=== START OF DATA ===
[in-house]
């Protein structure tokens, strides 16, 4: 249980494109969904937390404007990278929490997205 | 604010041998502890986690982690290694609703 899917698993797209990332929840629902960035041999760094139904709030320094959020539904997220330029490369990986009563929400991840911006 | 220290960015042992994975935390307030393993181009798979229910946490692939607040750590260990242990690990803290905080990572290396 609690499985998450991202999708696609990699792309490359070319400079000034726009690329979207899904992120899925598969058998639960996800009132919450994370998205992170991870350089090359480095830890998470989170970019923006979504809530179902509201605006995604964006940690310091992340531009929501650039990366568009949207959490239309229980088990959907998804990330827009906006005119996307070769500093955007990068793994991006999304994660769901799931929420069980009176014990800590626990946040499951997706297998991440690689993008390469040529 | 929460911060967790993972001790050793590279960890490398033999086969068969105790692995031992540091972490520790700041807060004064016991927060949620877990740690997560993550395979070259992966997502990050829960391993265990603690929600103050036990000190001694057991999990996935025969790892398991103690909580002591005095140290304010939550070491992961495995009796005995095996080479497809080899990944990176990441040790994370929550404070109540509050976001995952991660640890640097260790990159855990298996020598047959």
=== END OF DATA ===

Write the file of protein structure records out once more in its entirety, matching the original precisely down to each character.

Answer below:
[in-house]
């Protein structure tokens, strides 16, 4: 249980494109969904937390404007990278929490997205 | 604010041998502890986690982690290694609703 899917698993797209990332929840629902960035041999760094139904709030320094959020539904997220330029490369990986009563929400991840911006 | 220290960015042992994975935390307030393993181009798979229910946490692939607040750590260990242990690990803290905080990572290396 609690499985998450991202999708696609990699792309490359070319400079000034726009690329979207899904992120899925598969058998639960996800009132919450994370998205992170991870350089090359480095830890998470989170970019923006979504809530179902509201605006995604964006940690310091992340531009929501650039990366568009949207959490239309229980088990959907998804990330827009906006005119996307070769500093955007990068793994991006999304994660769901799931929420069980009176014990800590626990946040499951997706297998991440690689993008390469040529 | 929460911060967790993972001790050793590279960890490398033999086969068969105790692995031992540091972490520790700041807060004064016991927060949620877990740690997560993550395979070259992966997502990050829960391993265990603690929600103050036990000190001694057991999990996935025969790892398991103690909580002591005095140290304010939550070491992961495995009796005995095996080479497809080899990944990176990441040790994370929550404070109540509050976001995952991660640890640097260790990159855990298996020598047959």